Benjamin Franklin's Testimony


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The Testimony of Benjamin Franklin in the British Parliament - 1766
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Q. What is your name, and place of abode? 

A. Franklin, of Philadelphia. 

Q. Do the Americans pay any considerable taxes among themselves? 

A. Certainly many, and very heavy taxes. 

Q. What are the present taxes in Pennsylvania, laid by the laws of the
colony? 

A. There are taxes on all estates, real and personal; a poll tax; a tax on
all offices, professions, trades, and businesses, according to their profits;
an excise on all wine, rum, and other spirit; and a duty of ten pounds per
head on all Negroes imported, with some other duties. 

Q. For what purposes are those taxes laid? 

A. For the support of the civil and military establishments of the country,
and to discharge the heavy debt contracted in the last [Seven Years']
war. . . . 

Q. Are not all the people very able to pay those taxes? 

A. No. The frontier counties, all along the continent, have been frequently
ravaged by the enemy and greatly impoverished, are able to pay very
little tax. . . . 

Q. Are not the colonies, from their circumstances, very able to pay the
stamp duty? 

A. In my opinion there is not gold and silver enough in the colonies to
pay the stamp duty for one year. 

Q. Don't you know that the money arising from the stamps was all to be
laid out in America? 

A. I know it is appropriated by the act to the American service; but it will
be spent in the conquered colonies, where the soldiers are, not in the
colonies that pay it. . . . 

Q. Do you think it right that America should be protected by this country
and pay no part of the expense? 

A. That is not the case. The colonies raised, clothed, and paid, during
the last war, near 25,000 men, and spent many millions. 

Q. Were you not reimbursed by Parliament? 

A. We were only reimbursed what, in your opinion, we had advanced
beyond our proportion, or beyond what might reasonably be expected
from us; and it was a very small part of what we spent. Pennsylvania, in
particular, disbursed about 500,000 pounds, and the reimbursements, in
the whole, did not exceed 60,000 pounds. . . . 

Q. Do you think the people of America would submit to pay the stamp
duty, if it was moderated? 

A. No, never, unless compelled by force of arms. . . . 

Q. What was the temper of America towards Great Britain before the
year 1763? 

A. The best in the world. They submitted willingly to the government of
the Crown, and paid, in all their courts, obedience to acts of
Parliament. . . . 

Q. What is your opinion of a future tax, imposed on the same principle
with that of the Stamp Act? How would the Americans receive it?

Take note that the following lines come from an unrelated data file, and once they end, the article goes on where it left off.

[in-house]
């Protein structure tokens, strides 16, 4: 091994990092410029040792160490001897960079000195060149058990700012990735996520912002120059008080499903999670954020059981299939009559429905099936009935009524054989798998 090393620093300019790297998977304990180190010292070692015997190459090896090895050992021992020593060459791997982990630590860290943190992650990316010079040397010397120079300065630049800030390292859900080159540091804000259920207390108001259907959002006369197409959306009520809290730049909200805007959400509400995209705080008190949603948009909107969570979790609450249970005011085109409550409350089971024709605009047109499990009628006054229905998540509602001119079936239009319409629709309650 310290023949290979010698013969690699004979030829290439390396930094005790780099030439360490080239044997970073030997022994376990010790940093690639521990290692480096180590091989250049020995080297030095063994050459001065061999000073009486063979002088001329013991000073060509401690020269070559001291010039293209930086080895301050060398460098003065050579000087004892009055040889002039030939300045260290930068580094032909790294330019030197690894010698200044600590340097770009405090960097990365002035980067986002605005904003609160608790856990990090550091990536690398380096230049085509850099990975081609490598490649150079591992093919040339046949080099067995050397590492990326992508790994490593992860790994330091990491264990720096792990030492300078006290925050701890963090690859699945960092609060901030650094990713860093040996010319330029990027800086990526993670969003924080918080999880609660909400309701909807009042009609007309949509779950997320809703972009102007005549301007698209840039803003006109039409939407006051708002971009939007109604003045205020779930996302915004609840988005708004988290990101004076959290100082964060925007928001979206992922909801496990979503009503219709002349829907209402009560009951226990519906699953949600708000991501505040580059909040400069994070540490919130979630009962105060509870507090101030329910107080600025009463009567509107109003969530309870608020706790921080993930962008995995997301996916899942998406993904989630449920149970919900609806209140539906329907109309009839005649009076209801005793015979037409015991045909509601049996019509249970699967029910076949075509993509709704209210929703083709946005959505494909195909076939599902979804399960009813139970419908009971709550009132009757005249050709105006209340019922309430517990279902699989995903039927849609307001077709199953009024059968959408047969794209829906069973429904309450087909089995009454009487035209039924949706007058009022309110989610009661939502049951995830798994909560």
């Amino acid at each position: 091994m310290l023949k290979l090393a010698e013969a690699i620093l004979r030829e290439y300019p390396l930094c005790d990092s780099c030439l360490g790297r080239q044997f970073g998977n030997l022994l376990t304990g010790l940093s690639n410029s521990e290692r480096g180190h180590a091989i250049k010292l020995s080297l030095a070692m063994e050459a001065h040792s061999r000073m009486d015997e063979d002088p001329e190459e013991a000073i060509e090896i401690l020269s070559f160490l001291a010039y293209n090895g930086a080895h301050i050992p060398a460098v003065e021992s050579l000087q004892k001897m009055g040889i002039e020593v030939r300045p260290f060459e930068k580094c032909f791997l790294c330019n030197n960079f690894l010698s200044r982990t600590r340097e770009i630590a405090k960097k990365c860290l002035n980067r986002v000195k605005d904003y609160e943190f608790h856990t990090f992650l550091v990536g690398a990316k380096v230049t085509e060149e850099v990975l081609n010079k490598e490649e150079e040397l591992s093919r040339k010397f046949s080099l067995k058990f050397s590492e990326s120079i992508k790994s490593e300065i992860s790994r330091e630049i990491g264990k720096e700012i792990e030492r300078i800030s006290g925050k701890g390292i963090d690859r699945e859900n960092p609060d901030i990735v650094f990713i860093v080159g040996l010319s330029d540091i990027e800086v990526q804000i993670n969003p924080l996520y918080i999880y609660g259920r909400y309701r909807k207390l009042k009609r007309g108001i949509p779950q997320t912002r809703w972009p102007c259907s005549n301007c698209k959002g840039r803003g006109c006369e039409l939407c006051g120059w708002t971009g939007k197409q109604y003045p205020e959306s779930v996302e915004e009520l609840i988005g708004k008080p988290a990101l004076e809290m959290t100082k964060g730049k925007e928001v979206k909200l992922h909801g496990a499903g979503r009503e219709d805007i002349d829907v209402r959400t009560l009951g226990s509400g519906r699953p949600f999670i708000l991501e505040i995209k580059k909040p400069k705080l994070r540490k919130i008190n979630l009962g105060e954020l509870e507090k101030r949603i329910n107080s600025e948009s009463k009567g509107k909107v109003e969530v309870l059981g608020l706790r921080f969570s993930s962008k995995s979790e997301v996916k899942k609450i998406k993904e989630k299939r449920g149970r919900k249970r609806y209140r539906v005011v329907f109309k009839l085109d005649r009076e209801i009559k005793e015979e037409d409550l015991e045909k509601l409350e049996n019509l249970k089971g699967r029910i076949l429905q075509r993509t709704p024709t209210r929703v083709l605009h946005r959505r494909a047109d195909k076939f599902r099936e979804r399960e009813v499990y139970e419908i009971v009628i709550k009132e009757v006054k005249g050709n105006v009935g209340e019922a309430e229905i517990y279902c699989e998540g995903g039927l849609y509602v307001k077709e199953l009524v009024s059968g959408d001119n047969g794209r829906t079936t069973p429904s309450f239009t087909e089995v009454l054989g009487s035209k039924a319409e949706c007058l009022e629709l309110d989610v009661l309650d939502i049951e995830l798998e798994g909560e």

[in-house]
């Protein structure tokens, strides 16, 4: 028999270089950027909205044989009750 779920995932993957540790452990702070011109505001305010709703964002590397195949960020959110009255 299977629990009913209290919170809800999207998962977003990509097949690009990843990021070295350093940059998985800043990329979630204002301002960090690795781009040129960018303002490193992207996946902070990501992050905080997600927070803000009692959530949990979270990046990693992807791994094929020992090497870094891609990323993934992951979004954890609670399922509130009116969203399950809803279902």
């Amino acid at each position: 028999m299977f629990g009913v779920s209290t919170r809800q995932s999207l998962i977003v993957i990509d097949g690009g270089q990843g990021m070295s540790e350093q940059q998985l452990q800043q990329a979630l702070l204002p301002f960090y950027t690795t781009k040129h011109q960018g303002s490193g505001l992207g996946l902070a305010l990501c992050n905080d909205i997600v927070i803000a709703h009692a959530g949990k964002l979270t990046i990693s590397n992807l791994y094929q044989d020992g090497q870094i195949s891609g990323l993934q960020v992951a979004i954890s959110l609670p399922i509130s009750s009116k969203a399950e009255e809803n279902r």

A. Just as they do this. They would not pay it. 

Q. Have not you heard of the resolutions of this House, and of the House
of Lords, asserting the right of Parliament relating to America, including a
power to tax the people there? 

A. Yes, I have heard of such resolutions. 

Q. What will be the opinion of the Americans on those resolutions? 

A. They will think them unconstitutional and unjust. 

Q. Was it an opinion in America before 1763 that the Parliament had no
right to lay taxes and duties there? 

A. I never heard any objection to the right of laying duties to regulate
commerce; but a right to lay internal taxes was never supposed to be in
Parliament, as we are not represented there. . . . 

Q. Did the Americans ever dispute the controlling power of Parliament to
regulate the commerce? 

A. No. 

Q. Can anything less than a military force carry the Stamp Act into
execution? 

A. I do not see how a military force can be applied to that purpose. 

Q. Why may it not? 

A. Suppose a military force sent into America; they will find nobody in
arms; what are they then to do? They cannot force a man to take stamps
who chooses to do without them. They will not find a rebellion; they may
indeed make one. 

Q. If the act is not repealed, what do you think will be the
consequences? 

A. A total loss of the respect and affection the people of America bear to
this country, and of all the commerce that depends on that respect and
affection. 

Q. How can the commerce be affected? 

A. You will find that, if the act is not repealed, they will take very little of
your manufactures in a short time. 

Q. Is it in their power to do without them? 

A. I think they may very well do without them. 

Q. Is it their interest not to take them? 

A. The goods they take from Britain are either necessaries, mere
conveniences, or superfluities. The first, as cloth, etc., with a little
industry they can make at home; the second they can do without till they
are able to provide them among themselves; and the last, which are mere
articles of fashion, purchased and consumed because the fashion in a
respected country; but will now be detested and rejected. The people
have already struck off, by general agreement, the use of all goods
fashionable in mourning. . . . 

Q. If the Stamp Act should be repealed, would it induce the assemblies
of America to acknowledge the right of Parliament to tax them, and
would they erase their resolutions [against the Stamp Act]? 

A. No, never. 

Q. Is there no means of obliging them to erase those resolutions? 

A. None that I know of; they will never do it, unless compelled by force of
arms. 

Q. Is there a power on earth that can force them to erase them? 

A. No power, how greatsoever, can force men to change their
opinions. . . . 

Q. What used to be the pride of the Americans? 

A. To indulge in the fashions and manufactures of Great Britain. 

Q. What is now their pride? 

A. To wear their old clothes over again, till they can make new ones. 

Source: The Parliamentary History of England (London:
1813), XVI, 138-159. 

 

Part of These United Colonies: The American War of Independence exhibit